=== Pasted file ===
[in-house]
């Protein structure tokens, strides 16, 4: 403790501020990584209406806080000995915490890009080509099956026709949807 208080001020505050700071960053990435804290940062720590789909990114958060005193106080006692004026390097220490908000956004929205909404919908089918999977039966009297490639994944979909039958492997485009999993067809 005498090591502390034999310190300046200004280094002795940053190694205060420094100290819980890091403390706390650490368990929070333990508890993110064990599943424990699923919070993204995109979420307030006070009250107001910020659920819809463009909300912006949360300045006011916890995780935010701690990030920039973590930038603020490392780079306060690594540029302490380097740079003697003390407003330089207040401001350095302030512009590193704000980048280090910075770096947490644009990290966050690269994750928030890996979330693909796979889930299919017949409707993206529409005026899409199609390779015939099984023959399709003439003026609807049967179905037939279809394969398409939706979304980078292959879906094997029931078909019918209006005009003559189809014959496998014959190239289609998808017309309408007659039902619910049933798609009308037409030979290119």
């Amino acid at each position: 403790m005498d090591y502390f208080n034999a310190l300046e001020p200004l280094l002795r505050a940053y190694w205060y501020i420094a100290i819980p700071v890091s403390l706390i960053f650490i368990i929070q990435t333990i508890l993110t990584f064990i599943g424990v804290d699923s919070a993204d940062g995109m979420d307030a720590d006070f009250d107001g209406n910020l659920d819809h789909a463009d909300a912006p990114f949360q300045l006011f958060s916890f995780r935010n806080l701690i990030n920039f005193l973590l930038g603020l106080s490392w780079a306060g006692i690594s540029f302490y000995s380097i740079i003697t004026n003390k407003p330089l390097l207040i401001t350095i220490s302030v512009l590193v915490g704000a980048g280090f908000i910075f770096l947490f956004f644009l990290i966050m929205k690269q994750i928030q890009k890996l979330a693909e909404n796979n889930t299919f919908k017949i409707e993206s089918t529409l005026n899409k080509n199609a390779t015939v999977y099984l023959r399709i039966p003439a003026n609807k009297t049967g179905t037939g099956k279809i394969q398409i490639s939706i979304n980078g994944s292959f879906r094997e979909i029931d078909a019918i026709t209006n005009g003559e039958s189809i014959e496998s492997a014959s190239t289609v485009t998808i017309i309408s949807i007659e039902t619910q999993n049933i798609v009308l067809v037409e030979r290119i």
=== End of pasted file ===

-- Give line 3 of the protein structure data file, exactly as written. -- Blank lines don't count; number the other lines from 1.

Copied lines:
């Amino acid at each position: 403790m005498d090591y502390f208080n034999a310190l300046e001020p200004l280094l002795r505050a940053y190694w205060y501020i420094a100290i819980p700071v890091s403390l706390i960053f650490i368990i929070q990435t333990i508890l993110t990584f064990i599943g424990v804290d699923s919070a993204d940062g995109m979420d307030a720590d006070f009250d107001g209406n910020l659920d819809h789909a463009d909300a912006p990114f949360q300045l006011f958060s916890f995780r935010n806080l701690i990030n920039f005193l973590l930038g603020l106080s490392w780079a306060g006692i690594s540029f302490y000995s380097i740079i003697t004026n003390k407003p330089l390097l207040i401001t350095i220490s302030v512009l590193v915490g704000a980048g280090f908000i910075f770096l947490f956004f644009l990290i966050m929205k690269q994750i928030q890009k890996l979330a693909e909404n796979n889930t299919f919908k017949i409707e993206s089918t529409l005026n899409k080509n199609a390779t015939v999977y099984l023959r399709i039966p003439a003026n609807k009297t049967g179905t037939g099956k279809i394969q398409i490639s939706i979304n980078g994944s292959f879906r094997e979909i029931d078909a019918i026709t209006n005009g003559e039958s189809i014959e496998s492997a014959s190239t289609v485009t998808i017309i309408s949807i007659e039902t619910q999993n049933i798609v009308l067809v037409e030979r290119i």